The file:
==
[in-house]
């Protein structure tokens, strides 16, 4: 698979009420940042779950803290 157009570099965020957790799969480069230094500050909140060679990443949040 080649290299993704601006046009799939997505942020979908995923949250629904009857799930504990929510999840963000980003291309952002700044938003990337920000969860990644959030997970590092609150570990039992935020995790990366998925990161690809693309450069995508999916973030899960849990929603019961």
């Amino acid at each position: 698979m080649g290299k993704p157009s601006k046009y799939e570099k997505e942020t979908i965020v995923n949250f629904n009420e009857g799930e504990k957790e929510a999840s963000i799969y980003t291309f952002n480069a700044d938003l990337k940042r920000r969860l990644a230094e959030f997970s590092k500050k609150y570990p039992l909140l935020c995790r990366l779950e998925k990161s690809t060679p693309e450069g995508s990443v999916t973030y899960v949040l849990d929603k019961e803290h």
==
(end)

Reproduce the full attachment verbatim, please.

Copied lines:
[in-house]
């Protein structure tokens, strides 16, 4: 698979009420940042779950803290 157009570099965020957790799969480069230094500050909140060679990443949040 080649290299993704601006046009799939997505942020979908995923949250629904009857799930504990929510999840963000980003291309952002700044938003990337920000969860990644959030997970590092609150570990039992935020995790990366998925990161690809693309450069995508999916973030899960849990929603019961």
């Amino acid at each position: 698979m080649g290299k993704p157009s601006k046009y799939e570099k997505e942020t979908i965020v995923n949250f629904n009420e009857g799930e504990k957790e929510a999840s963000i799969y980003t291309f952002n480069a700044d938003l990337k940042r920000r969860l990644a230094e959030f997970s590092k500050k609150y570990p039992l909140l935020c995790r990366l779950e998925k990161s690809t060679p693309e450069g995508s990443v999916t973030y899960v949040l849990d929603k019961e803290h």